• the singing nun = t`e singende minecen (adjective);
  • singing softly, she approached us = singende softe, sce_ ge_ng ony`ae_n us (adverb);
  • his singing is terrible = his singing is atel (noun);

Subjunctive forms

Unfamiliar with the term? Get a brief description »

In Modern English, the subjunctive generally only affects the form of the 3rd person singular. But in Early Middle English it affects the 2nd person singular form as well. So we get:

  • T`e king be_det` t`at t`u_ singe for him - The king commands that you sing for him

Note the form of the 2nd person singular verb - singe, not singest. All three singular subjunctive forms end in -e. The plural subjunctive forms end in -en, which is the same as the indicative. In irregular verbs, the stem for the present subjunctive, both singular and plural, is generally the plural stem, e.g. cunn~e ~en, scul~e ~en, mug~e ~en and be_ ~n.

The other difference is that eME has a past subjunctive. There are only two different past subjunctive forms in any given verb - one for singular and one for plural. In weak verbs, the past subjunctive singular form is identical to the past indicative 1st and 3rd person form. In strong verbs, on the other hand, the past subjunctive singular form is identical to the past indicative 2nd person form.

Perhaps a simpler way to think of it is this: the stem for the subjunctive, both past and present, in all verbs, is the plural stem, e.g. cut`~e ~en, sculd~e ~en, miht~e ~en, wae_r~e ~en, hae_led~e ~en and sung~e ~en.

In The following table, hae_len is a weak verb, while singen is a strong verb.

A comparison of subjunctive forms in eME and ModE
eME ModE
weak strong weak strong
present tense
sg ic/t`u_/he_/sce_/it hae_le singe I/thou/he/she/it heal sing
pl we_/y`e_/hi_ hae_len singen we/you/they heal sing
past tense
sg ic/t`u_/he_/sce_/it hae_lede sunge I/thou/he/she/it heal sing
pl we_/y`e_/hi_ hae_leden sungen we/you/they heal sing
subjunctive forms are based on the plural stem

That principle is clearly illustrated in the following table. The only exception - si_e and si_en from wesen (to be), is highlighted.

Note - subjunctive forms are in bold type:

Subjunctive forms in irregular verbs
present tense past tense
indicative subjunctive indicative subjunctive
pr sg1/3 pr pl pr sg pr pl pt pl pt sg pt pl
pr sg1/3 pr pl sbj pr sg sbj pr pl pt pl sbj pt sg sbj pt pl
preterite-present verbs
can cunnen cunne cunnen cu_t`en cu_t`e cu_t`en
may` mugen muge mugen mihten mihte mihten
mo_t mo_ten mo_te mo_ten mosten moste mosten
scal sculen scule sculen sculden sculde sculden
wa_t witen wite witen wisten wiste wisten
dar durren durre durren dursten durste dursten
t`arf t`urfen t`urfe t`urfen t`urften t`urfte t`urften
dae_h dugen duge dugen dohten dohte dohten
a_h agen age agen a_hten a_hte a_hten
anomalous verbs
do_ do_n do_ do_n diden dide diden
ga_ ga_n ga_ ga_n y`e_den y`e_de y`e_den
wille willen wille willen wolden wolde wolden
am aren si_e si_en wae_ren wae_re wae_ren

Note also that the subjunctive is used more often in eME than in ModE. That's because an infinitive construction has replaced some previous uses of the subjunctive. For example, we would say "I order you to stand down", where eME has only the equivalent of "I order that you stand down".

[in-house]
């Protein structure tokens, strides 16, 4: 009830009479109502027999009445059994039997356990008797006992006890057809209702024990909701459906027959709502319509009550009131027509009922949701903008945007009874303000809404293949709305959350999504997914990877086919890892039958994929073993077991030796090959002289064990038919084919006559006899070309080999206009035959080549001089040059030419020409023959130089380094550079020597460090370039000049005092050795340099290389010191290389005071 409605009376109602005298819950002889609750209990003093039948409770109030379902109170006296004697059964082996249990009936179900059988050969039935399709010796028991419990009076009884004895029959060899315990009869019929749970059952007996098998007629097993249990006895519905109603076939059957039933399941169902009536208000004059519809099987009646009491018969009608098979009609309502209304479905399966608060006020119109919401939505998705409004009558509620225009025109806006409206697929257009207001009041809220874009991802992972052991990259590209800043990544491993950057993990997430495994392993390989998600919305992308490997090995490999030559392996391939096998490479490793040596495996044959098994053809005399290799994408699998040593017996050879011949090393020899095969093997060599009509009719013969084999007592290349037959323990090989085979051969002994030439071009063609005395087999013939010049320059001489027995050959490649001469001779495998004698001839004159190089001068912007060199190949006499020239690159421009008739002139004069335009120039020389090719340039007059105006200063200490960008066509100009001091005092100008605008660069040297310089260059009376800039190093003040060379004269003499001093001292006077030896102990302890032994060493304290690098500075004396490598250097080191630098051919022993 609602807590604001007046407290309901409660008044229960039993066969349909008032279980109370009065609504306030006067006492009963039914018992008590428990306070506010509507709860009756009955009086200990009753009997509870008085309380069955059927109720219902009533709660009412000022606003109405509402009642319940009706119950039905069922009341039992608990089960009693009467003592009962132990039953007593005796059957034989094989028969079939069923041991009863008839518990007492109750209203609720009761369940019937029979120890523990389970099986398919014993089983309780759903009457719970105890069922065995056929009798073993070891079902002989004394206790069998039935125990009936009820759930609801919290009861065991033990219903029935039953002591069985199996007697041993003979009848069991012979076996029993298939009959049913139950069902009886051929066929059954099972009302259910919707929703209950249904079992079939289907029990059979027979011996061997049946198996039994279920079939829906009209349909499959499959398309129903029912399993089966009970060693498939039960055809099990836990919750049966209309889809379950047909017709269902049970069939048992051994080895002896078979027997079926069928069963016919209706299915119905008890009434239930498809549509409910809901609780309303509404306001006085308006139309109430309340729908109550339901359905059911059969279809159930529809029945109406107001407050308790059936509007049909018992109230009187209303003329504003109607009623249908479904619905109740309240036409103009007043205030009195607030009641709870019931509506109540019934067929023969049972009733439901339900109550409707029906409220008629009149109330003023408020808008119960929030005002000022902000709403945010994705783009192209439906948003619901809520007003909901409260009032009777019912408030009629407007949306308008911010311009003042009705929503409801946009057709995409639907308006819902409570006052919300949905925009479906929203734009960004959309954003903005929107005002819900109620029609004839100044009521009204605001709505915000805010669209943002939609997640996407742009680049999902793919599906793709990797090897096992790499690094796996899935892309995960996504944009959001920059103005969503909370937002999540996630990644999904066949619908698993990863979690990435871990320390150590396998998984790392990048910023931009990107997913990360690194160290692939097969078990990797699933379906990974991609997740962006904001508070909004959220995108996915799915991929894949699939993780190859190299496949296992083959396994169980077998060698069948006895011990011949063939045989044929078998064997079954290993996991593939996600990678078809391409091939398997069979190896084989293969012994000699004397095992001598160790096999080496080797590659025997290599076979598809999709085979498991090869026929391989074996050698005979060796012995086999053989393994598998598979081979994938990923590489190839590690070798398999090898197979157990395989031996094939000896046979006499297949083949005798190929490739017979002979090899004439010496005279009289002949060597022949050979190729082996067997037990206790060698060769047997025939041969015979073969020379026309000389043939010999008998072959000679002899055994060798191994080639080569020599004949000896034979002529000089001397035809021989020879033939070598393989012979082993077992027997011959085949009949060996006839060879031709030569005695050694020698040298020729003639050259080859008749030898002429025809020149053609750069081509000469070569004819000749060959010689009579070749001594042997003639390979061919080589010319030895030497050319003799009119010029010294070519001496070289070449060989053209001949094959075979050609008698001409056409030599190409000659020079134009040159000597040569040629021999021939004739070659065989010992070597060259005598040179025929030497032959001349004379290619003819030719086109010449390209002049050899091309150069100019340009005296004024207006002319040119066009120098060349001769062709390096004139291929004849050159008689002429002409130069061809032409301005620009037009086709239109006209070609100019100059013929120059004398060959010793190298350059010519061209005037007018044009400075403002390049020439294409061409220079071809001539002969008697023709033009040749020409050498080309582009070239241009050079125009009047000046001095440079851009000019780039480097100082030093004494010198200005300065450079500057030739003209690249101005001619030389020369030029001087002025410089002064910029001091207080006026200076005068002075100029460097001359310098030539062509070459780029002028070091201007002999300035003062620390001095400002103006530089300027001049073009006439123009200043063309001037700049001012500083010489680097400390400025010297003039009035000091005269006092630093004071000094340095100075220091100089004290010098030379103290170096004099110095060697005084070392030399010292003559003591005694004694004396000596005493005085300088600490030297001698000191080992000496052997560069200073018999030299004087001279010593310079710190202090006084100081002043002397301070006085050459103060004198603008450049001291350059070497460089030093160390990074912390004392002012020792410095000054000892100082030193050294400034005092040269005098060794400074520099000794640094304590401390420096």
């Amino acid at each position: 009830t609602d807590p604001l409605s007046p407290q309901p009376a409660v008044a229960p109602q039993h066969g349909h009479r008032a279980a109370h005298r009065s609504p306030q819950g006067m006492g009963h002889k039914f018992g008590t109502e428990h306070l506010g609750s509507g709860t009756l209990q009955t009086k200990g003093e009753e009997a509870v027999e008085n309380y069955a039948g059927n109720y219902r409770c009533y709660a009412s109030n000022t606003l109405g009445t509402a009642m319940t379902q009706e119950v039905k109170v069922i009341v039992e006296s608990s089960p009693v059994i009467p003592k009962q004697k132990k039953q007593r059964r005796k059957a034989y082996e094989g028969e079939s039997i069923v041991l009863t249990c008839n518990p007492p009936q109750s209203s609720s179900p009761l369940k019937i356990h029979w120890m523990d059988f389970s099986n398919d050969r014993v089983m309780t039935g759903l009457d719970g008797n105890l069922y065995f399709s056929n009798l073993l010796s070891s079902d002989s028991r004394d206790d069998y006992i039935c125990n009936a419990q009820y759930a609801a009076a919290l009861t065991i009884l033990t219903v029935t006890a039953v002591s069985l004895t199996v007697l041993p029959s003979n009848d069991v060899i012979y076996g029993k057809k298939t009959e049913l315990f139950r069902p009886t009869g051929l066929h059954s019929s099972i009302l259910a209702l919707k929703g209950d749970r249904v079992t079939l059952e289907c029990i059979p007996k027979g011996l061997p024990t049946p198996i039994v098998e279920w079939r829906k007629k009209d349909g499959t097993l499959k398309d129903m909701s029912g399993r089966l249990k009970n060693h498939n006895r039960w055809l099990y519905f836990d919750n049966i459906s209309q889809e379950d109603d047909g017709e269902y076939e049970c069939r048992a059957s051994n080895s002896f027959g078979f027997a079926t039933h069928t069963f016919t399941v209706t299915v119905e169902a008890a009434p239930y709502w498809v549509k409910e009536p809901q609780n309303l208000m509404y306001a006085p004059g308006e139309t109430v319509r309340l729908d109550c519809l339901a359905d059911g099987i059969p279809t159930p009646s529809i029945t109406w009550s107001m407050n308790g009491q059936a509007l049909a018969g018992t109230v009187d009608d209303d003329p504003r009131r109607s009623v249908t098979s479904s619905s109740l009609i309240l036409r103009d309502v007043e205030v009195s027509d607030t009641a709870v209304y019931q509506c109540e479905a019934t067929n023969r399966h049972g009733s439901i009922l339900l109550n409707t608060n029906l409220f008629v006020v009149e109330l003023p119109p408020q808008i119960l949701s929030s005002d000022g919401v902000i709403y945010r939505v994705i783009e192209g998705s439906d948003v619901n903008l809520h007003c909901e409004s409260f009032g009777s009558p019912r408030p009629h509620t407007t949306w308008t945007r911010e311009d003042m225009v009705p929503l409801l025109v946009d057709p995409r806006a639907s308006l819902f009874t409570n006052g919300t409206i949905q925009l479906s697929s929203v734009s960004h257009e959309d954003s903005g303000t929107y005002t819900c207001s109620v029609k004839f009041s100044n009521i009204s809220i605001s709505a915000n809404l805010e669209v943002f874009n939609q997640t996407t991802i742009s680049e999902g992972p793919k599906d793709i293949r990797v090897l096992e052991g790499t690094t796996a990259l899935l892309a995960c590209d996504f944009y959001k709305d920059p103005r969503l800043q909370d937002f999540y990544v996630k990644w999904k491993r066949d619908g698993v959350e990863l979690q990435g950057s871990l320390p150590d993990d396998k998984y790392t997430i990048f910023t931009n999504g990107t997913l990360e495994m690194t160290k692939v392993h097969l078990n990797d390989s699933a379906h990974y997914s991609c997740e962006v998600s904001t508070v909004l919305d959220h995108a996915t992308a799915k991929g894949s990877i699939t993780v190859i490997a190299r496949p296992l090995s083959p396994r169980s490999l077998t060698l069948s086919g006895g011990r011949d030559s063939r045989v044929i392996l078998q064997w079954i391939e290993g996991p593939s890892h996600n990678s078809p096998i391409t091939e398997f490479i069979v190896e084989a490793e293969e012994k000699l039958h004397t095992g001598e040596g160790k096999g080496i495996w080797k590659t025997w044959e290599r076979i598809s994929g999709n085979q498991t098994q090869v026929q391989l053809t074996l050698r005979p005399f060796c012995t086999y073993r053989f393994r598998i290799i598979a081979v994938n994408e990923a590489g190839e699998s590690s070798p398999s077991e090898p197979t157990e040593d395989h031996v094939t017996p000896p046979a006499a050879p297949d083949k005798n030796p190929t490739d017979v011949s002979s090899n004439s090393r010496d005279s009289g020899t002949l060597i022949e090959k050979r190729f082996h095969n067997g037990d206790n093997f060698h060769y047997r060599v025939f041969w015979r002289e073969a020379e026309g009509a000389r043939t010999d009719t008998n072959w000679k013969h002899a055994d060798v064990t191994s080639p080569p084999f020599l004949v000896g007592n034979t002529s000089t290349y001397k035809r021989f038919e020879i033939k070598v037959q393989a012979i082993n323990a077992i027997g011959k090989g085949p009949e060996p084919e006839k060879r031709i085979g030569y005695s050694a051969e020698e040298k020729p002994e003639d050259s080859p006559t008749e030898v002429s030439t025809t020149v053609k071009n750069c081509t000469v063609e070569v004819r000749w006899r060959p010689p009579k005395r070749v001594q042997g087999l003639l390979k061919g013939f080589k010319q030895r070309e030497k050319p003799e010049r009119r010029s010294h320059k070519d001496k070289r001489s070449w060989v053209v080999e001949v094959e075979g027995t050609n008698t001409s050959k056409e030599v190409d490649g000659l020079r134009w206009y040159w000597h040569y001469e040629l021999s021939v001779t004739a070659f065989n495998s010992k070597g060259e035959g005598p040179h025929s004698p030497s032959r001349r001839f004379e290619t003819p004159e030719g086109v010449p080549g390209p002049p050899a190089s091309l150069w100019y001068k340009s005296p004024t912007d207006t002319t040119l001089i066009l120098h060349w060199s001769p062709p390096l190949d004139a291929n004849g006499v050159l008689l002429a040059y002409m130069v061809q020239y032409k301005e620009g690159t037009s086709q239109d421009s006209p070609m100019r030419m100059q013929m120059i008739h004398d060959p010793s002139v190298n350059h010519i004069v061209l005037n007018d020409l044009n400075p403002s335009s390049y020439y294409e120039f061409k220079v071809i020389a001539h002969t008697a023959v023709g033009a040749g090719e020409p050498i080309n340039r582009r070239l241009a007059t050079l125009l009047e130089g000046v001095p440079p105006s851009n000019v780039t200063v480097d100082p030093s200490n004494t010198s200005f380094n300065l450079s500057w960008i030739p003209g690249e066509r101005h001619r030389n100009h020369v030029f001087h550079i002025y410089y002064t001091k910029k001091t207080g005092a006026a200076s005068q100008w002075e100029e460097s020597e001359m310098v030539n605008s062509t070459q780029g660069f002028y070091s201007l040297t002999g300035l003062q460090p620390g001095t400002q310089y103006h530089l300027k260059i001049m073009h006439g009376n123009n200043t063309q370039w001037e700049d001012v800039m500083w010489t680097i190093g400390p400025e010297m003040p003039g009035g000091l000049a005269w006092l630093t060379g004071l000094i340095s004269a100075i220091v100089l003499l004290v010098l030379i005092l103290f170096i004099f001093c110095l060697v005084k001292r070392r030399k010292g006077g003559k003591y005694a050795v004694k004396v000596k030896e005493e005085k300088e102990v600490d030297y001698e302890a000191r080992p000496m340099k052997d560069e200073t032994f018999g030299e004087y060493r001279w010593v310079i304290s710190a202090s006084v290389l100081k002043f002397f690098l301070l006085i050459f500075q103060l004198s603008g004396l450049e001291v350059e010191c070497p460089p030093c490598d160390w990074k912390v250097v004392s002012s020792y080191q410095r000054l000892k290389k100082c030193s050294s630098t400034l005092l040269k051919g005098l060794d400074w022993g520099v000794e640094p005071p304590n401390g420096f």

imperative plural

ModE has only one form for the imperative mood in each verb. It's identical to the 1st person (and most common) form. Examples are: Move! Look! Go! eME has this ending-less form for the singular as well as an -et` ending for the plural.

  • Stir! Beha_ld! Ga_! (t`u_)
  • Stiret`! Beha_ldet`! Ga_t`! (y`e_)

no future tense

There is no future tense in eME. The forms of the verb do not change to indicate a future action or state. That's true for ModE as well. However, neither are willen and sculen used to indicate a future action or state, as will and shall are in ModE.

Instead, it is context which indicates that an action takes place in the future, in eME. Often, this will involve a temporal adverb or adverbial phrase like 'tomorrow' or 'soon' or 'in the coming days'. But sometimes, the present tense alone is enough.

  • Ic ga_ to_ Wintencester (so_ne_) = I'll go to Winchester
  • Ic ga_ to_morgen = I'll go tomorrow
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putting it all together

an overview of verb endings in eME and ModE

Points of difference are indicated in italics.

hae_len is a weak verb. singen is strong.

eME ModE
weak strong weak strong
inf hae_len singen to heal to sing
pr ptc hae_lende singende healing singing
p ptc ihae_led isungen healed sung
indicative present
sg1 ic hae_le singe I heal sing
sg2 t`u_ hae_lest singest thou healest1 singest1
sg3 he_/sce_/it hae_let` singet` he/she/it heals sings
pl we_/y`e_/hi_ hae_len singen we/you/they heal sing
indicative past
sg1 ic hae_lede sang I healed sang
sg2 t`u_ hae_ledest sunge thou healedest1 sangest1
sg3 he_/sce_/it hae_lede sang he/she/it healed sang
pl we_/y`e_/hi_ hae_leden sungen we/you/they healed sang
subjunctive present
sg1 ic hae_le singe I heal sing
sg2 t`u_ hae_le singe thou heal sing
sg3 he_/sce_/it hae_le singe he/she/it heal sing
pl we_/y`e_/hi_ hae_len singen we/you/they heal sing
subjunctive past
sg1 ic hae_lede sunge I heal sing
sg2 t`u_ hae_lede sunge thou heal sing
sg3 he_/sce_/it hae_lede sunge he/she/it heal sing
pl we_/y`e_/hi_ hae_leden sungen we/you/they heal sing
imperative
sg Hae_l! Sing! Heal! Sing!
pl Hae_let`! Singet`! Heal! Sing!
  1. The second and third person forms in -est and -eth can be found in Shakespeare and in the King James Bible;
in a nutshell
plural -en
1st 2nd 3rd
singular present -e -est -et`
singular past, weak -e -est -e
singular past, strong - -e -